Israel

I’ve been to Israel a couple of times, each time enjoying the country in different ways. In the last 75 years of Israel’s history, it has managed to build itself literally from the ground up – from a desert into a modern country. This achievement is quite commendable and hard to imagine, especially when some countries with much longer histories and larger resources haven’t managed as well.

On the other hand, over the last 75 years, its neighbors have prioritized violence, murder, and terror. Can you imagine living your entire life thinking only of killing your neighbor? They say “freedom fighters,” but the last election in Gaza was 18 years ago – is that freedom? 75 years of the same – hatred, violence, terror. Kids are taught to hate, teens to kill, and adults to support a system that leads nowhere. Yet, judging by the news, some people around the world think it’s a good idea.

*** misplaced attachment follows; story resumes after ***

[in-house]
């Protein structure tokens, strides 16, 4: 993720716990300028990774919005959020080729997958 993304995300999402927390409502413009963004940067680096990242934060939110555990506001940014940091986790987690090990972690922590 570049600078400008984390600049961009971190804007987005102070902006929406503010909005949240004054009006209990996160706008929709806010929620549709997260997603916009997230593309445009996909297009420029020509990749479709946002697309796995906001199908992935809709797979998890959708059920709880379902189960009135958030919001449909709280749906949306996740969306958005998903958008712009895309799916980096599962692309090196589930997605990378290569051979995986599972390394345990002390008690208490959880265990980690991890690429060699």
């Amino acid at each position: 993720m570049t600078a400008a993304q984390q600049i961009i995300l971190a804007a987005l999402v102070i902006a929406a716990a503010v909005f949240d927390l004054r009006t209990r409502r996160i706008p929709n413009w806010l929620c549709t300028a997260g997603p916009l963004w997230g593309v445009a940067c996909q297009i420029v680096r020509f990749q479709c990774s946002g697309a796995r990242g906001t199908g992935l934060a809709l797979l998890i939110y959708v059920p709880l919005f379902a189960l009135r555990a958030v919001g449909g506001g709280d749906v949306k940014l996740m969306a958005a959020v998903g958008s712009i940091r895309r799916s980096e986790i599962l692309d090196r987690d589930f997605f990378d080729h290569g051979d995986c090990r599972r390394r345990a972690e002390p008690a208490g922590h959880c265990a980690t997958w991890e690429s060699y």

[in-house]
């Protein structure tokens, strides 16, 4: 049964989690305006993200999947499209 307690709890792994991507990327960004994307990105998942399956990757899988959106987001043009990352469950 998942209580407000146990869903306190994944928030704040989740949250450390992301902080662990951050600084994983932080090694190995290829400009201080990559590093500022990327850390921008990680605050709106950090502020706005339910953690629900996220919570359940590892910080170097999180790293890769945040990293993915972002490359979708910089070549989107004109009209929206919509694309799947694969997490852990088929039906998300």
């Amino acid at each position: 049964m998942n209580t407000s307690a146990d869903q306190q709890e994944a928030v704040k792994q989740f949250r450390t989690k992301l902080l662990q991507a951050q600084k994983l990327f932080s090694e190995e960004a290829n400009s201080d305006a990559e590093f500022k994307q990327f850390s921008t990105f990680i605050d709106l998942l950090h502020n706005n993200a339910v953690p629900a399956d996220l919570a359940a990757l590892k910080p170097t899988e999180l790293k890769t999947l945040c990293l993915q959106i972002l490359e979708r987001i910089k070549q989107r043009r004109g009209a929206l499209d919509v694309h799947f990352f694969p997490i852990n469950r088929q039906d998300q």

I guess people on the streets want to see what they want to see, so let me tell you what I saw. The last time in Jerusalem, I was carelessly walking through the old market. There were a bunch of shops where Arabs were hustling. I was standing outside one shop, looking down the street. My eyes met the eyes of a kid who was standing outside yet another shop. He looked at me directly and made a throat-cutting gesture with his finger.

Paul Graham all essays in ePub, PDF and more

I decided to read through all the essays Paul Graham has written. The only issue is the format of the essays, which is web-based. I figured it will take me a while, and I prefer to read in ePub format since it is neatly laid out on my phone and remembers where I left off. Fortunately, I found a GitHub project where you can get Paul’s up-to-date essays in different formats and even find the code for a DIY solution.

Искусство оскорблять

Давно я не писал на русском языке, впрочем и не планировал писать, но из-за несложной череды событий я приобрел книгу Александра Невзорова – Искусство оскорблять.